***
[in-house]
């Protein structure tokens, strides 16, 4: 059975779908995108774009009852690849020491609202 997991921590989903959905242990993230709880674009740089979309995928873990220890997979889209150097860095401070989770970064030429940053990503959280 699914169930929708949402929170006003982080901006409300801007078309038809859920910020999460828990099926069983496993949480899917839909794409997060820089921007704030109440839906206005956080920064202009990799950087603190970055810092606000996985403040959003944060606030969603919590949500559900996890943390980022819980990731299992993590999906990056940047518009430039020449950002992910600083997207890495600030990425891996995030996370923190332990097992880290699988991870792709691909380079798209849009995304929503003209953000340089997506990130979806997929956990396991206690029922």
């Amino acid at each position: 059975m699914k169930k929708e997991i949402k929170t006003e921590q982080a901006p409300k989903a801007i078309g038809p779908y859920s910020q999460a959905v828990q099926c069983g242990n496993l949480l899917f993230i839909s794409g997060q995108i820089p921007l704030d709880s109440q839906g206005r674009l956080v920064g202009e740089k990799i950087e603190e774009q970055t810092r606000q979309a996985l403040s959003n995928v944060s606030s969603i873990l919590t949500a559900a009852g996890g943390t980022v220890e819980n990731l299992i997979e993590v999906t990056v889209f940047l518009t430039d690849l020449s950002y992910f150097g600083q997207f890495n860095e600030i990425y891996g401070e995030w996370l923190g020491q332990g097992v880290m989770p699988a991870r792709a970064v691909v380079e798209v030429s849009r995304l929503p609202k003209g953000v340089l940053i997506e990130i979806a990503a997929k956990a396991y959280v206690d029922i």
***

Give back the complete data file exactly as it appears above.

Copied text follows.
[in-house]
């Protein structure tokens, strides 16, 4: 059975779908995108774009009852690849020491609202 997991921590989903959905242990993230709880674009740089979309995928873990220890997979889209150097860095401070989770970064030429940053990503959280 699914169930929708949402929170006003982080901006409300801007078309038809859920910020999460828990099926069983496993949480899917839909794409997060820089921007704030109440839906206005956080920064202009990799950087603190970055810092606000996985403040959003944060606030969603919590949500559900996890943390980022819980990731299992993590999906990056940047518009430039020449950002992910600083997207890495600030990425891996995030996370923190332990097992880290699988991870792709691909380079798209849009995304929503003209953000340089997506990130979806997929956990396991206690029922």
């Amino acid at each position: 059975m699914k169930k929708e997991i949402k929170t006003e921590q982080a901006p409300k989903a801007i078309g038809p779908y859920s910020q999460a959905v828990q099926c069983g242990n496993l949480l899917f993230i839909s794409g997060q995108i820089p921007l704030d709880s109440q839906g206005r674009l956080v920064g202009e740089k990799i950087e603190e774009q970055t810092r606000q979309a996985l403040s959003n995928v944060s606030s969603i873990l919590t949500a559900a009852g996890g943390t980022v220890e819980n990731l299992i997979e993590v999906t990056v889209f940047l518009t430039d690849l020449s950002y992910f150097g600083q997207f890495n860095e600030i990425y891996g401070e995030w996370l923190g020491q332990g097992v880290m989770p699988a991870r792709a970064v691909v380079e798209v030429s849009r995304l929503p609202k003209g953000v340089l940053i997506e990130i979806a990503a997929k956990a396991y959280v206690d029922i």